Jack Nicholson only makes an appearance when it’s “show time!” So you can imagine my surprise when he sat across the aisle from me at the National Speaker’s Association convention in Indianapolis a couple weeks ago.
Well, it wasn’t really Jack — rather, a stockbroker who also makes a living impersonating the movie star. His real name is John Geenan, and he lives in Minneapolis! Go figure.
Sam Richter and Cathy Paper lured me into the major leagues…I was there to see if I could actually play with the big boys. Imagine 800 professionally spit-shined extroverts on steroids: jugglers, acrobats, business celebrities, impersonators and even a marine fighter pilot.
You couldn’t swing a dead cat without hitting another “coach” like me. That, combined with most of the women sporting high heels, made me feel like one of the smallest people in the room.
My favorite conversation included two other guys who were also curled up in the fetal position at Starbucks. They made me feel included and helped me muster up the energy to attend a seminar on: “How to drive marvelous margin, increase your visibility like a hero and outsource the life you imagine on Twitter” seminar. (Kidding).
I joke because I was overwhelmed by how seriously professional speakers take their craft. They are not looking for more speeches, they are building speaking businesses. While many people admired my mission of “spreading goodness in leadership and business,” I admired how they manage databases, outsource almost everything over eLance.com, and travel 130 nights a year. (I don’t want to travel that much!)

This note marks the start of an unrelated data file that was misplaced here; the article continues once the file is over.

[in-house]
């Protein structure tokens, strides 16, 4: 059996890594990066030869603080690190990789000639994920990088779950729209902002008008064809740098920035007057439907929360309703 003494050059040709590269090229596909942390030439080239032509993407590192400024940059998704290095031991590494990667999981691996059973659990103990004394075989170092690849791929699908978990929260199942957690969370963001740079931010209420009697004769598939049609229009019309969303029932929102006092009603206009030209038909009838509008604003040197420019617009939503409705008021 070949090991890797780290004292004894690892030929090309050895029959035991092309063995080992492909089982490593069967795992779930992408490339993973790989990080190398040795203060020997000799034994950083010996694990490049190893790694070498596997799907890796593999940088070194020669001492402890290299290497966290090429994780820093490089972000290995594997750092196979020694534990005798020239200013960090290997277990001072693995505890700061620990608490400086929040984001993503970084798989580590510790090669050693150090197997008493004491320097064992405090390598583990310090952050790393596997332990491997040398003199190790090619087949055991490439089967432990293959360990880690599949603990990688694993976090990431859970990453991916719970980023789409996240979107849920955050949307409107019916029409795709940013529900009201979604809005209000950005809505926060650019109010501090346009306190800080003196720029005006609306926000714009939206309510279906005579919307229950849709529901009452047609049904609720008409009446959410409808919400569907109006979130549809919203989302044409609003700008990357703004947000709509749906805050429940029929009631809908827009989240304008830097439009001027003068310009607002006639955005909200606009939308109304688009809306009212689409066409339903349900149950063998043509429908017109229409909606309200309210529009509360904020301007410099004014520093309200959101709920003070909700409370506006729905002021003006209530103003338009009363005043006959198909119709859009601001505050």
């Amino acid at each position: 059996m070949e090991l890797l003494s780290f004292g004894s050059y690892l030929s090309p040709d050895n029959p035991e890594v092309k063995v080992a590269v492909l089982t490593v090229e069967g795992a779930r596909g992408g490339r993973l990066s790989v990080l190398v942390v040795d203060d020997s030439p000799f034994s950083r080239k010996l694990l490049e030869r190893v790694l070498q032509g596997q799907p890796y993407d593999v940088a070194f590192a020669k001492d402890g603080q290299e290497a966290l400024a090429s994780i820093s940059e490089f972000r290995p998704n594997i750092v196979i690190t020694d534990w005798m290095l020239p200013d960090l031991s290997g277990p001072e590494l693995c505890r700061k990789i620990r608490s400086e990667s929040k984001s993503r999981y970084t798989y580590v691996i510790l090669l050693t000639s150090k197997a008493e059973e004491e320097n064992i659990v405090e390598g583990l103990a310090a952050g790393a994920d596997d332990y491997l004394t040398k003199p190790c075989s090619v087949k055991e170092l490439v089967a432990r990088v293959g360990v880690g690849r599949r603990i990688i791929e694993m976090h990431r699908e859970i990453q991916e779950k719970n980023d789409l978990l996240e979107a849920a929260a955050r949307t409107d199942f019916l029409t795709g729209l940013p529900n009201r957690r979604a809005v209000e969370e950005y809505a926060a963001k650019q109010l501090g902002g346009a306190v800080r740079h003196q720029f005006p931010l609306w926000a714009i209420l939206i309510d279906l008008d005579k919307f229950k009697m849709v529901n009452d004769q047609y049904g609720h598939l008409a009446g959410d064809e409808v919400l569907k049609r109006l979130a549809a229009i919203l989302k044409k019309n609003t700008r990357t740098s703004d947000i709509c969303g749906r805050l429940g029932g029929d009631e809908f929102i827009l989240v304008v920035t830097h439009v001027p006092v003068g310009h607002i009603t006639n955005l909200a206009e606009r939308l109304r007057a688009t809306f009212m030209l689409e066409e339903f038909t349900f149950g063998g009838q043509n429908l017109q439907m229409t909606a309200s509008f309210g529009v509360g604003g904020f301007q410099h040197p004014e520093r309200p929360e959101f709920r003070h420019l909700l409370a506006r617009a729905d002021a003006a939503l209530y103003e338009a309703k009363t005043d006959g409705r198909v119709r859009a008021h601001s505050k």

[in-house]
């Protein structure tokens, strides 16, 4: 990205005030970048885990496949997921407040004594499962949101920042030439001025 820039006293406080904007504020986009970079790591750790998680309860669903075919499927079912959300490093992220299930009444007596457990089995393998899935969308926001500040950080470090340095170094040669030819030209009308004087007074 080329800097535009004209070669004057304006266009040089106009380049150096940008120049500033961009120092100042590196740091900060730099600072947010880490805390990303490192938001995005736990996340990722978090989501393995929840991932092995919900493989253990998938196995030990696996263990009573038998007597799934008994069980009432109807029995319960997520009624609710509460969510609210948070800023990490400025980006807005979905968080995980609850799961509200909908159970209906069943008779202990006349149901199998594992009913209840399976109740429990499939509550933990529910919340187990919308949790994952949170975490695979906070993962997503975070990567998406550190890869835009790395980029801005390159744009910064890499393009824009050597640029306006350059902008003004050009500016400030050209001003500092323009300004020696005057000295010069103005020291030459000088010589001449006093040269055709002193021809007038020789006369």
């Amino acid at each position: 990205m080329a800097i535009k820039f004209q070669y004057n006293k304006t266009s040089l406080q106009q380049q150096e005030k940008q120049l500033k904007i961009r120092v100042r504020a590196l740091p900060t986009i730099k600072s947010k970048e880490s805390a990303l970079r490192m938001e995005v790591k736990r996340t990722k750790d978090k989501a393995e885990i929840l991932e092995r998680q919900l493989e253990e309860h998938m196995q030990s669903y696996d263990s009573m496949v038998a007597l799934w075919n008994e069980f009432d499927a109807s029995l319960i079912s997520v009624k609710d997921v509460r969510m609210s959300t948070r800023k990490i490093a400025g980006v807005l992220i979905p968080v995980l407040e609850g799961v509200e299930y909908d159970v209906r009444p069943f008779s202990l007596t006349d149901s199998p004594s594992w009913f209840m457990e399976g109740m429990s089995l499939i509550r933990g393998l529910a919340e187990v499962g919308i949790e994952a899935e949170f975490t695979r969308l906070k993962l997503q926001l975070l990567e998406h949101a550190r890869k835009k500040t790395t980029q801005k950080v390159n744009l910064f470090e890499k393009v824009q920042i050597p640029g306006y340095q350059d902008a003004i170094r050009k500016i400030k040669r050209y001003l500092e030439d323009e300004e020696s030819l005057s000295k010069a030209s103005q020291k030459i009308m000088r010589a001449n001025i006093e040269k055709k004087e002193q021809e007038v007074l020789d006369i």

Here are the three most important things I learned:
First, excellence doesn’t happen by accident. I really admire people who pour their souls into their work. Research, preparation and passion are must-haves if you are going to make your living on stage, pouring out your soul and standing for your point of view. I’m fortunate I’m passionate about ‘goodness’ and I’ve always embraced excellence; maybe to a fault.
Second, it really helps to be a writer first and a speaker second. Books and blogs are ‘brochures’ first and profit-centers second. I’m fortunate to have a good book, and really fortunate we have such a passionate blog readership. Thank you!
Third and most important, to be successful as a professional speaker, you have to reject the idea of being someone else (unless you are an impersonator) and learn to be who you are. It helps to be well-rehearsed…but if you have to memorize your message…that’s not good. I’m happy I live the Seven Fs, and I don’t have to memorize my message.
Good leaders make a habit of immersing themselves with experts in their craft. And they spend time, energy and money on their own development — it helps to play with the big boys once in awhile.
Drop me a note and tell me: when do you get to play with the big boys – or – how do you invest in your own development?
Seize the day…summer is fading!